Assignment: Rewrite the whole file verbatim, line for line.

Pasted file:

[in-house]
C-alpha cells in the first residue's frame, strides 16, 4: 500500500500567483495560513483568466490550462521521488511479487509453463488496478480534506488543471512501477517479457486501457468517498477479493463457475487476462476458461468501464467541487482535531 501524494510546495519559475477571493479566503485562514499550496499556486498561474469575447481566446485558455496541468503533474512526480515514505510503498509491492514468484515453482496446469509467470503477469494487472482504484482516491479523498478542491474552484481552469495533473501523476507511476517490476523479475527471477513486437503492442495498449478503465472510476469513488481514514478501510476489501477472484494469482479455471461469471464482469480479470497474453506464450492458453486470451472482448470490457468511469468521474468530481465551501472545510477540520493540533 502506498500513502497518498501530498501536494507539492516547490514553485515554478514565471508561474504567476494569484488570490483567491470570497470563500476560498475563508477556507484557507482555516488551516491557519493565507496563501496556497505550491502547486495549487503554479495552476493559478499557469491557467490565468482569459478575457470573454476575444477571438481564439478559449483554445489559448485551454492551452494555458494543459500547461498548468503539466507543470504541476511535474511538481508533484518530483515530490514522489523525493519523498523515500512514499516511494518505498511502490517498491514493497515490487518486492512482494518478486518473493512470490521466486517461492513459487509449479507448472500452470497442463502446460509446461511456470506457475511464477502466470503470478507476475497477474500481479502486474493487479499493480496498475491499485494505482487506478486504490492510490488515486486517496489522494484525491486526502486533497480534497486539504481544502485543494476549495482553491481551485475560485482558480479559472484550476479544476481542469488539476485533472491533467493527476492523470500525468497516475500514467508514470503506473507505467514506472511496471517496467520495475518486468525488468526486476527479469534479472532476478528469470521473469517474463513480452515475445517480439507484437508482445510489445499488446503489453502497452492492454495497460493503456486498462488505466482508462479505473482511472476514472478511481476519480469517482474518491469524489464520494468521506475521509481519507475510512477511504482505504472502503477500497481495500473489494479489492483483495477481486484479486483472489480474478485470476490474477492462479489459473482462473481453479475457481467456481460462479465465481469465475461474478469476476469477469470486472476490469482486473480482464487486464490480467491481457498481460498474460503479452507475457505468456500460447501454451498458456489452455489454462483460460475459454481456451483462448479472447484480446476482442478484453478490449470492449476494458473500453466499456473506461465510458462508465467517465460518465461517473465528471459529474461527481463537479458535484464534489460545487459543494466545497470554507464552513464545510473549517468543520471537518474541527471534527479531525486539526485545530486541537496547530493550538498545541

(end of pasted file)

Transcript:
[in-house]
C-alpha cells in the first residue's frame, strides 16, 4: 500500500500567483495560513483568466490550462521521488511479487509453463488496478480534506488543471512501477517479457486501457468517498477479493463457475487476462476458461468501464467541487482535531 501524494510546495519559475477571493479566503485562514499550496499556486498561474469575447481566446485558455496541468503533474512526480515514505510503498509491492514468484515453482496446469509467470503477469494487472482504484482516491479523498478542491474552484481552469495533473501523476507511476517490476523479475527471477513486437503492442495498449478503465472510476469513488481514514478501510476489501477472484494469482479455471461469471464482469480479470497474453506464450492458453486470451472482448470490457468511469468521474468530481465551501472545510477540520493540533 502506498500513502497518498501530498501536494507539492516547490514553485515554478514565471508561474504567476494569484488570490483567491470570497470563500476560498475563508477556507484557507482555516488551516491557519493565507496563501496556497505550491502547486495549487503554479495552476493559478499557469491557467490565468482569459478575457470573454476575444477571438481564439478559449483554445489559448485551454492551452494555458494543459500547461498548468503539466507543470504541476511535474511538481508533484518530483515530490514522489523525493519523498523515500512514499516511494518505498511502490517498491514493497515490487518486492512482494518478486518473493512470490521466486517461492513459487509449479507448472500452470497442463502446460509446461511456470506457475511464477502466470503470478507476475497477474500481479502486474493487479499493480496498475491499485494505482487506478486504490492510490488515486486517496489522494484525491486526502486533497480534497486539504481544502485543494476549495482553491481551485475560485482558480479559472484550476479544476481542469488539476485533472491533467493527476492523470500525468497516475500514467508514470503506473507505467514506472511496471517496467520495475518486468525488468526486476527479469534479472532476478528469470521473469517474463513480452515475445517480439507484437508482445510489445499488446503489453502497452492492454495497460493503456486498462488505466482508462479505473482511472476514472478511481476519480469517482474518491469524489464520494468521506475521509481519507475510512477511504482505504472502503477500497481495500473489494479489492483483495477481486484479486483472489480474478485470476490474477492462479489459473482462473481453479475457481467456481460462479465465481469465475461474478469476476469477469470486472476490469482486473480482464487486464490480467491481457498481460498474460503479452507475457505468456500460447501454451498458456489452455489454462483460460475459454481456451483462448479472447484480446476482442478484453478490449470492449476494458473500453466499456473506461465510458462508465467517465460518465461517473465528471459529474461527481463537479458535484464534489460545487459543494466545497470554507464552513464545510473549517468543520471537518474541527471534527479531525486539526485545530486541537496547530493550538498545541